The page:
Over the past decade, the mining industry has made significant improvements in health and safety, reducing the incidence rates of both fatalities and serious injuries.
Mr Bennett says, “The mining industry still has one of the highest rates of fatalities of any industry. From WSP’s perspective, we truly are a people business. Not many organisations see all their assets head home at the end of the day and hope they return the next! We remain focused, primarily, on these assets and on our clients, as, in the end, neither can exist without the other.
“A key attribute of our success locally and globally is our commitment to safety. We have embedded a culture of ‘making safety personal’ which means our people are accountable for fostering a safe workplace and ensuring that transcends beyond the office and through to our projects. The global and local leadership teams lead by example and try to strive for excellence.”
Mr Bennett says, “Turning challenges into opportunities for our clients and communities is driven by our people.”
“Despite our size, we are lean and agile, while maintaining appropriate governance. Combined with this is the firm’s entrepreneurial approach where individuals are supported, empowered to do their jobs and held to account. This proactive leadership empowers our people to be client-focused and responsive while being accountable – not just to our clients, but also to our peers and stakeholders including the communities where we work.
“As part of strengthening our footprint in the sector, we have recently appointed Suzanne Jolly in the role of Business Development Executive for Resources in our Sydney office. She brings skills in environmental management, due diligence, strategic business development and will assist our clients in developing their opportunities and bringing their vision to life.”
Balancing the Scales
The Workplace Gender Equality Agency once said, “It’s a long way to the top for women who want to work in the rock and oil business.” Indeed, mining is the most male-dominated industry in Australia with women making up around 16% of the workforce.
Increasing the participation of women is something that’s on everyone’s agenda including BHP. The organisation has set an aspirational goal to achieve gender balance globally by 2025. Mr Bennett believes this target is a game changer for the sector and one that sets the pace for others to follow.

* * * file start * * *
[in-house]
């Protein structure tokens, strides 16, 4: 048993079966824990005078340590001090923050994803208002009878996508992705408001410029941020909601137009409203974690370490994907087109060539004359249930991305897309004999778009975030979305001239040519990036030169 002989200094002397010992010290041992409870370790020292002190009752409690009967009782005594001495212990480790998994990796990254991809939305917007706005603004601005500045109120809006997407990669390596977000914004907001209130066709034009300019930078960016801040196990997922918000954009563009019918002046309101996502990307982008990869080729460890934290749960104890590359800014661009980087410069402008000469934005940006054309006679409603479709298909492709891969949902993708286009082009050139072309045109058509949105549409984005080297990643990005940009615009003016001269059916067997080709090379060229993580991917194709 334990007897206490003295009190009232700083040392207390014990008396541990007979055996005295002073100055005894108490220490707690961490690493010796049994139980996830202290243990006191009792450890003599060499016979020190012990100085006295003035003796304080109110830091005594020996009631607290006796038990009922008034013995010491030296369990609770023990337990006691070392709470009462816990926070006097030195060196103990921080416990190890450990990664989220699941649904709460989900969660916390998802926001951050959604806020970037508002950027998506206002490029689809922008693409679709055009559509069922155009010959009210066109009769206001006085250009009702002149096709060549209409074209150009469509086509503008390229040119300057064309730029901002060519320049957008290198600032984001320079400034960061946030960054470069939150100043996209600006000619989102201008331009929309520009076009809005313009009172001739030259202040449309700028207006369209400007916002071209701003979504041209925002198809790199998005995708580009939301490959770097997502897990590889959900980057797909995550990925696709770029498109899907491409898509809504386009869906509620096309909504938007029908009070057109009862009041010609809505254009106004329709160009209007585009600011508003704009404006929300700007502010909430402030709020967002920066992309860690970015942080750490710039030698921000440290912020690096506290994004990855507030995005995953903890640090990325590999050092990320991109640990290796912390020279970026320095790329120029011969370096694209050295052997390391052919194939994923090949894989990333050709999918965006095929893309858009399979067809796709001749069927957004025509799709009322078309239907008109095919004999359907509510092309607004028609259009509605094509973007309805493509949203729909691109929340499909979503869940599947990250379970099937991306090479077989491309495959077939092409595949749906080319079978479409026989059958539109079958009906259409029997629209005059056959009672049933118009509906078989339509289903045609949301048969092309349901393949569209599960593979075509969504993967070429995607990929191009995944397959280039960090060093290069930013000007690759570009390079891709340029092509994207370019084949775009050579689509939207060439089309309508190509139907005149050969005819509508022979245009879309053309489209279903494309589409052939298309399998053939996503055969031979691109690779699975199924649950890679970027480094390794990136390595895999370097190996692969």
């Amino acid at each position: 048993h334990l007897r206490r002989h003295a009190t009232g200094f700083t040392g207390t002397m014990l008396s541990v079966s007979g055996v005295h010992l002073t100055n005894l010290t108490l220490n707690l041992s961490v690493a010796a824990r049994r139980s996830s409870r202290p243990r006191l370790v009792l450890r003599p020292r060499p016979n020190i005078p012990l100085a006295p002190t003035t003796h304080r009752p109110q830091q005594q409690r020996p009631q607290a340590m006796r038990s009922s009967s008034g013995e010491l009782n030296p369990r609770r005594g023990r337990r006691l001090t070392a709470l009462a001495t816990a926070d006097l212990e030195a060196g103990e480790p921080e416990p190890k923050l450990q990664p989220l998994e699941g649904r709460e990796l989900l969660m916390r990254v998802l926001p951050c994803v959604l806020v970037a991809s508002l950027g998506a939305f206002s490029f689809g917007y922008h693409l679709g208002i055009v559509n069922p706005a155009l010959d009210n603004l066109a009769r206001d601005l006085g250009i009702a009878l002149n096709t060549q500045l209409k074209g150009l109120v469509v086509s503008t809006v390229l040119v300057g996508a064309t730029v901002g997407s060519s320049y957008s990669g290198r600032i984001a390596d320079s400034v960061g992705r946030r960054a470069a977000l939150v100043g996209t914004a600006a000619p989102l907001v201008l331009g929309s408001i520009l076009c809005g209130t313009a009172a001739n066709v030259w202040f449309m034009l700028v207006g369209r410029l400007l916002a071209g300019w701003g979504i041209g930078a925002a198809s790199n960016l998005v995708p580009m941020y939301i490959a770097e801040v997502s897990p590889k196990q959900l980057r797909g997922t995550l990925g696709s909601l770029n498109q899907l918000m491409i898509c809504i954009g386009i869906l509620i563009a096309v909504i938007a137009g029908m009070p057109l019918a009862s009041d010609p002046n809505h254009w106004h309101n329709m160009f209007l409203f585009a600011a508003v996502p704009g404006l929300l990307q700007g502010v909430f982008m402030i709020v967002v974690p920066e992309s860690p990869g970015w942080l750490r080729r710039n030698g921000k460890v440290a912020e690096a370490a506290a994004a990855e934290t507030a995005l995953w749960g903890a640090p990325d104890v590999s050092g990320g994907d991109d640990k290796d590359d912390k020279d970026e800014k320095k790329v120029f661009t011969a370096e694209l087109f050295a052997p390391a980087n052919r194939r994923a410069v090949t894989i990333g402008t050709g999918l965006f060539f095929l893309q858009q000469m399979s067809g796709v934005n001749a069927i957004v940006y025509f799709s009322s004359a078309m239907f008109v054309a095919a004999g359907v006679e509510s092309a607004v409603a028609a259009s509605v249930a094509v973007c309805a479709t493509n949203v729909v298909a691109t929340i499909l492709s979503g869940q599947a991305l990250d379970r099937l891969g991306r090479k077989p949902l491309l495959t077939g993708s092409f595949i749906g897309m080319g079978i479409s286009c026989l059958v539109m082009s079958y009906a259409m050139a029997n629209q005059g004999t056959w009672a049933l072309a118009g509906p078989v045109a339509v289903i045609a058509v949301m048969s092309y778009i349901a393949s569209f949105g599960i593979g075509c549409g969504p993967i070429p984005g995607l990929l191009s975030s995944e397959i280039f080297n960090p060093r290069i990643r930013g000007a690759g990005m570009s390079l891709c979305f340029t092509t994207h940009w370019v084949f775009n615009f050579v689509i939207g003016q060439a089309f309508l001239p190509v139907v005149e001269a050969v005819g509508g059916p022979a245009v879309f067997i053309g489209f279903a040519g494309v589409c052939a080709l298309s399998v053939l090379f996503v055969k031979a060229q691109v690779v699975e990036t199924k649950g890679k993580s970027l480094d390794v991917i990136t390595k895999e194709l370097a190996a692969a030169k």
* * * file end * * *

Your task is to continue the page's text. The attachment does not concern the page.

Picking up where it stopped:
He says, “In its simplest form, gender balance is about equal opportunity, and this is a key area of focus for WSP. Having a wide range of perspectives, skills and energies makes us stronger collectively and better informed. Ultimately, we’re aiming to provide a richer workplace where the quality of our advice to clients is heightened, as are business outcomes. To help us achieve this, we’ve established five gender balance commitments that talk to having women on all shortlists, offering flexible working as a standard business practice, ensuring succession plans are balanced, providing our clients with diverse project teams, and addressing pay parity.
“In addition to this, we’re making sure that gender balance is part of the everyday dialogue we have across all levels of the business. This is how we’re turning up the dial to make changes at the grassroots level. The more we have these conversations, the more we can affect cultural change, and the more our workplace evolves.”
Where to Next?
Mr Bennett believes it’s an exciting time to be part of the Resources sector.
He says, “The outlook for growth is positive, the adoption of technology is transforming the sector and the level of community contributions continues to rise. The potential to boost productivity, innovation and sustainable outcomes as we help our clients meet demand for mineral and energy commodities is high, and that’s inspiring.”
Click here to find out more about WSP’s services for Resources and Industry.
1Deloitte Tracking the Trends 2018 Report, PwC Mine 2018 Report
2Deloitte Tracking the Trends 2018 Report
3Deloitte Tracking the Trends 2018 Report